• Mitral valve prolapse can occur along with other genetic conditions, such as:
    • Marfan syndrome (connective tissue disease) – People who suffer from this disorder are tall, lean, have long arms and legs, and also have an abnormality of the skeleton, such as hyperkyphosis (round back) and scoliosis.
      In this syndrome, the hands and limbs are longer than normal.
      People with Marfan syndrome have extremely flexible joints and may have an abdominal aortic aneurysm.
    • Ehlers-Danlos syndrome,
    • Osteogenesis imperfecta, etc.
  • Heart attack (myocardial infarction) – can damage the holding structures of the valve.
  • Another cause related to mitral valve prolapse is a disease of the autonomic nervous system, that is, the system that controls vital functions such as breathing.
    In the medical term one speaks of dystonia.

Symptoms of mitral valve prolapse

In many cases, this disease is asymptomatic (without symptoms).

The following symptoms are possible:

  • Fatigue
  • Migraine
  • Anxiety and panic attacks
  • Chest pain
  • Shortness of breath (dyspnea)
  • Pulmonary edema (only in acute mitral insufficiency)
  • Accelerated heartbeat and palpitations
  • Arrhythmia or irregular heartbeat, for example, extrasystoles. The conduction of the electrical signal that causes the contraction of the atrium must pass through a healthy muscle. If the left atrium is dilated due to mitral valve prolapse, fibrous areas form that influence the transmission of the electrical stimulus. The result is extrasystoles.

Complications of mitral valve prolapse

Complications include:

  • Endocarditis – inflammation of the inner lining of the heart (endocardium) lining the heart and cardiac cavities, resulting in inflexibility and fibrosis of the valves.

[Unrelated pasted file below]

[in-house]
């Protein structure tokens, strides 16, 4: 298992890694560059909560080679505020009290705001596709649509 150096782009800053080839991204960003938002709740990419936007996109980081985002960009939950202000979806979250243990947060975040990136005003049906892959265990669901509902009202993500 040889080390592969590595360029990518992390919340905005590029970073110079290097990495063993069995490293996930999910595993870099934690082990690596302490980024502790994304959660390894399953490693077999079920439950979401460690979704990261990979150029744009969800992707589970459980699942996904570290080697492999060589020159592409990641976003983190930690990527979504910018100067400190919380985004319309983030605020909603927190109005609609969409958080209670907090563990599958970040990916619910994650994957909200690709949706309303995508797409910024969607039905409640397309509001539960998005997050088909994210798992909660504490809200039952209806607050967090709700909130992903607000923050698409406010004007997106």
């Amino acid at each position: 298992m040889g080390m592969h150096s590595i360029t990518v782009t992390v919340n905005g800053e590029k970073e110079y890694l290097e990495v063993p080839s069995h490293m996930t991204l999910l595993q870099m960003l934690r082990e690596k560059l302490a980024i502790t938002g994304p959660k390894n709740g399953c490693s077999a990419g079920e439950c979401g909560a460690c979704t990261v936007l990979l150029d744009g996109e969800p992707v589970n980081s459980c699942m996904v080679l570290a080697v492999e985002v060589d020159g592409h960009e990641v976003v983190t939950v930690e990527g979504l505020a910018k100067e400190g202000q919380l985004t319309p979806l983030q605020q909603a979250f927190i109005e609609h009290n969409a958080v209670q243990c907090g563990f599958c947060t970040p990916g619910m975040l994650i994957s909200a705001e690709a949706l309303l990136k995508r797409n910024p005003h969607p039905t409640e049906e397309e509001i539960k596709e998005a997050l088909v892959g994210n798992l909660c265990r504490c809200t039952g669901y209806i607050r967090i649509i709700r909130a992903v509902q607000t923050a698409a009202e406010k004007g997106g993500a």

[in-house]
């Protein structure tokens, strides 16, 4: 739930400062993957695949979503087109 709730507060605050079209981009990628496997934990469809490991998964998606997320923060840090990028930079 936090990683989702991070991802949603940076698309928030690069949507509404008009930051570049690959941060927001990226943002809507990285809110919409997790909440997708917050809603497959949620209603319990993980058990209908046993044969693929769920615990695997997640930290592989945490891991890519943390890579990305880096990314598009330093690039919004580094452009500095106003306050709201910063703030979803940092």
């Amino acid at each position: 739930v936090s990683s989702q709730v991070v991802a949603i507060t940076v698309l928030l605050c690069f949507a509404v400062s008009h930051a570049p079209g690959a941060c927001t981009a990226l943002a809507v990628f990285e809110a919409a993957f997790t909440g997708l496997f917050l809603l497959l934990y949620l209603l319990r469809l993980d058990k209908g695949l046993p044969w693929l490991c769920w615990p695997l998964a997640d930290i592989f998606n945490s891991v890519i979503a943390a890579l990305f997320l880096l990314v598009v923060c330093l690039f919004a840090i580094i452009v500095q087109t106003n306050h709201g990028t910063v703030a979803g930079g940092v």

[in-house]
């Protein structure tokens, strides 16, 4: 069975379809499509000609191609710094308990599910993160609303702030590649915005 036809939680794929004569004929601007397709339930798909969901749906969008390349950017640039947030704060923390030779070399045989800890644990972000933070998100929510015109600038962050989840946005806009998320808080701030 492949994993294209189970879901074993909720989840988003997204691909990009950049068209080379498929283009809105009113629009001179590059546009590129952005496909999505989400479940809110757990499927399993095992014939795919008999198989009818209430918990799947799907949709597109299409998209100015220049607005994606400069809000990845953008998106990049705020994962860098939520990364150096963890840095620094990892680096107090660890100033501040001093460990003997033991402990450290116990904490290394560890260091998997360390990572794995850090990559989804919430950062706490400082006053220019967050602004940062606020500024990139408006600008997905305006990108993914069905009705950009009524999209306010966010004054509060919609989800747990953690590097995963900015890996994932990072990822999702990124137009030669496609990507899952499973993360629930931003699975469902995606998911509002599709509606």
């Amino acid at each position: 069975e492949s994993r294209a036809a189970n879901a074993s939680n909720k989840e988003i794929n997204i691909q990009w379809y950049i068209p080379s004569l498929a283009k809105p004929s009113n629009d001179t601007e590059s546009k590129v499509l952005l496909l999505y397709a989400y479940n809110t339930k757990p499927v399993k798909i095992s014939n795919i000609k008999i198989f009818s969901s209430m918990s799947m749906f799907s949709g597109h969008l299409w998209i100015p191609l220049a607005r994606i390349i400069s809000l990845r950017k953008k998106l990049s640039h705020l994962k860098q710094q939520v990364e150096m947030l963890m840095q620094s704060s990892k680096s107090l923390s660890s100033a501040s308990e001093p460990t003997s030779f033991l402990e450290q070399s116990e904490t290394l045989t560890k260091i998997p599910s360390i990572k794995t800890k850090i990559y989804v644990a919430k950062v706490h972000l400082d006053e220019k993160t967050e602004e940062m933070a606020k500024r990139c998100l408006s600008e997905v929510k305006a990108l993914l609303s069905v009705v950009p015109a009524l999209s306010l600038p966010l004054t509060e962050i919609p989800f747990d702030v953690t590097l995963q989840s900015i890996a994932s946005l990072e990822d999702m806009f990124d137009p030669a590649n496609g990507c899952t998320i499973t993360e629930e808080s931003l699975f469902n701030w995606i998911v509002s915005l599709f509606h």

• Decompensated heart failure – In a healthy person, the heart pumps about 5-6 liters of blood per minute. If some of the blood flows back into the left atrium, the heart has to pump much more, up to 10-15 liters per minute.
    As a result, the left ventricle is dilated (decompensation) and cell elasticity is lost.
  • Stroke – Mitral valve prolapse can lead to the formation of an embolus that can reach the brain.
  • In rare cases (< 1%) there is a risk of sudden death, but the patient usually has other symptoms, such as cardiac arrhythmias.

Diagnosis of mitral valve prolapse

The doctor suspects mitral valve prolapse after performing a physical exam with an auscultation via the stethoscope.
The doctor may hear a strange noise, which is also called a heart murmur and is a turbulence of the blood in the heart.
The abnormal movement of the mitral valve can produce a deviant sound called a “click.”
If the patient has mitral regurgitation, the doctor can hear the sound of the heart caused by the reflux of the blood.

An echocardiogram, i.e. an echography of the heart, is used to diagnose mitral valve prolapse.

The doctor can track the abnormal movement of the heart valve on a monitor and thus determine the degree of prolapse.
Mitral regurgitation can be seen in a color Doppler sonography.

An electrocardiogram is not sufficient for diagnosis, as it may appear normal in a person with severe mitral regurgitation.